Israeli Prime Minister Benjamin Netanyahu's coordinator for hostages and missing persons, Lior Lotan, met Wednesday with the family of Avera Mengistu, who is missing in the Gaza Strip, and threatened them not to criticize the way the government is handling the affair, Channel 10 News reported Thursday night.
In a recording of the meeting released by Channel 10 News, Lotan, hinting at the recent protests by Ethiopian Israelis charging that they are discriminated against, said: “Anyone who connects Avera to the story between the Ethiopian community and the State of Israel, will leave him another year in Gaza."
After a gag order was lifted on Thursday, it was revealed that Mengistu, a 28-year-old of Ethiopian descent, had climbed over the security fence into the Strip at an Ashkelon beach last September. He was reportedly detained and questioned by Hamas last year, and then released. Another man also missing in Gaza, an Israeli Bedouin from the Negev who crossed at the Erez crossing in April, was apparently taken into Hamas custody and is still being held.
During the meeting, a family representative spoke with Netanyahu on the phone, asking the prime minister why he was 'ignoring' the issue of their missing relative, despite the fact that many letters had been sent to him regarding the missing Israeli over the past eight months. Netanyahu replied that he was involved in every detail of the case, and said that advertising the case may hamper the negotiations over Mengistu's release. Netanyahu called on the family not to lose hope, and the representative thanked the prime minister.
During the meeting. Lotan warned Mengistu's family not to record the conversation. “We... I don’t like this thing, my meetings aren’t written down. I, Yalo [Mengistu’s brother], Idon’t interrupt me please, I am older than you, let me finish and let there be a pleasant atmosphere here. If you are going to take notesdecide what you want – to work together or show off and make mischief and when you decide, I’ll accept anything with respect.”
Responding to the family’s claims against Prime Minister Netanyahu that he did not respond to their letters, Lotan said: “You have two possibilities: one is to point a finger at Hamas and say: ‘You are holding Avera, you are responsible for his fate, give him back to us and we want to know he is alive.’ That is one possibility. You have another possibility, to point a finger at Jerusalem instead of Hamas and say: ‘You are no good, you let him cross over, you didn’t answer our letters.’ You choose. I have an opinion on this – what will help Israel, what will help Avera and what will help Hamas. But you choose and you will be responsible for the outcome.”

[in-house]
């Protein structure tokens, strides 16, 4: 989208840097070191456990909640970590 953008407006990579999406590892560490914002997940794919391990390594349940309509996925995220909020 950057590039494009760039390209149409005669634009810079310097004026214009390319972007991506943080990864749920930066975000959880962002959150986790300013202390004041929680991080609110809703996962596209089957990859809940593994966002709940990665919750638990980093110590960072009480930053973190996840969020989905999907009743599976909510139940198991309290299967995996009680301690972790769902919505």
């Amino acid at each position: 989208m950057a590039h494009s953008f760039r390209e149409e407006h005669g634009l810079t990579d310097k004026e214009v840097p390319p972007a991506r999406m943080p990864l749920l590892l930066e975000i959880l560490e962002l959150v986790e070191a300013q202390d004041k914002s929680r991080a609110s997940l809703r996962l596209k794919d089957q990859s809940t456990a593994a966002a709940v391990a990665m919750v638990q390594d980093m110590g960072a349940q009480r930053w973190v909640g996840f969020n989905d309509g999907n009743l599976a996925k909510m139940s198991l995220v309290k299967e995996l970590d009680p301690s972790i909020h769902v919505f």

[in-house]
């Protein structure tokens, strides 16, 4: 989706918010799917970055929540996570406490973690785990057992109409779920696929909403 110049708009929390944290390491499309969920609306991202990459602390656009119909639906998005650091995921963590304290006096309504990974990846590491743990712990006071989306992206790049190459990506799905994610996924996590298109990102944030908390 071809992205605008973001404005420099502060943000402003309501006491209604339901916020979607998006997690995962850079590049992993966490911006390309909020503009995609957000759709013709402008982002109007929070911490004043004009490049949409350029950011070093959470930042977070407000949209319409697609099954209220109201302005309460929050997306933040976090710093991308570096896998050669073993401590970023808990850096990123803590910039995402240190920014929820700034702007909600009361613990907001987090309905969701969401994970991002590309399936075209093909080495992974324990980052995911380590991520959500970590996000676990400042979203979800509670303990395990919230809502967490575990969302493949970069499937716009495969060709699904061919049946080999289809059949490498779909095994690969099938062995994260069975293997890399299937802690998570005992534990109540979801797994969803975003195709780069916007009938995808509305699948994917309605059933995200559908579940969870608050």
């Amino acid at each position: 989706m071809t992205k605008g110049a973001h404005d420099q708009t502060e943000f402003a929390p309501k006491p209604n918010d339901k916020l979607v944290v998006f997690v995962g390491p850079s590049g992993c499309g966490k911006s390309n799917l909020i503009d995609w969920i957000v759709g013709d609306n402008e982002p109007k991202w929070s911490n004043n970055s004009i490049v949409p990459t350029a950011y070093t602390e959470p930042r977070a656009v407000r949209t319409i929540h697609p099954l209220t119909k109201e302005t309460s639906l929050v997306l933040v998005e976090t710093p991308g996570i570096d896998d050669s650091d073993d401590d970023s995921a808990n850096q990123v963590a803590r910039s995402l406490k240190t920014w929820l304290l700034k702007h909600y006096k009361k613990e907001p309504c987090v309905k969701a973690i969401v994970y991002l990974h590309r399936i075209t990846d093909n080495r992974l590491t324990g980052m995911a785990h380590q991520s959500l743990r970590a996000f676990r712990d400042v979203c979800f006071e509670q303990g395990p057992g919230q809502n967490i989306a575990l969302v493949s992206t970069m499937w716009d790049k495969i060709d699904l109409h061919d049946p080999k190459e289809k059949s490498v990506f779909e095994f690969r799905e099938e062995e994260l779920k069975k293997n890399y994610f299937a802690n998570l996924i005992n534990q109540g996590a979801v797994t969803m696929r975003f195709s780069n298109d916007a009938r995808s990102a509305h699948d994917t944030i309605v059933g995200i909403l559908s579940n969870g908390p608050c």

The recording of the meeting (Hebrew):
Lotan continued his threats by saying: “I’ll say this as tough as possible; Anyone who connects Avera to the story between the Ethiopian community and the State of Israel, will leave him another year in Gaza. Anyone who puts his story on Avera, his anger, his frustration, his difficulties – will leave Avera another year in Gaza.”
Lotan told the family later in the conversation: “If we aren’t together we will make mistakes and Hamas will translate them into another year or another price.”
The father of the family, Hailu Mengistu, said to Lotan: “The State of Israel, the prime minister of Israel, Benjamin Netanyahu, he will go to Hamas, to the government of Hamas.” One of his sons then clarified: “He [Hailu Mengistu] is asking whether there will be direct negotiations with Hamas. That’s what he’s asking.”
Lotan answered: “I can’t decide whether to respond because what happened here with the prime minister is very serious. So serious that I can’t even describe it and so the only thing that the prime minister hears is that they don’t return his letters [that the family sent]? I don’t know if I want to answer you, go to whomever you want.” One of the brothers then responded, “Hey, we’re grown up, we stopped nursing a long time ago”
Lotan defended Netanyahu: “The prime minister is a human being too, what do you think, that he’ll take a blow, and another blow and another blow, and that is the most important thing in the world to him?”
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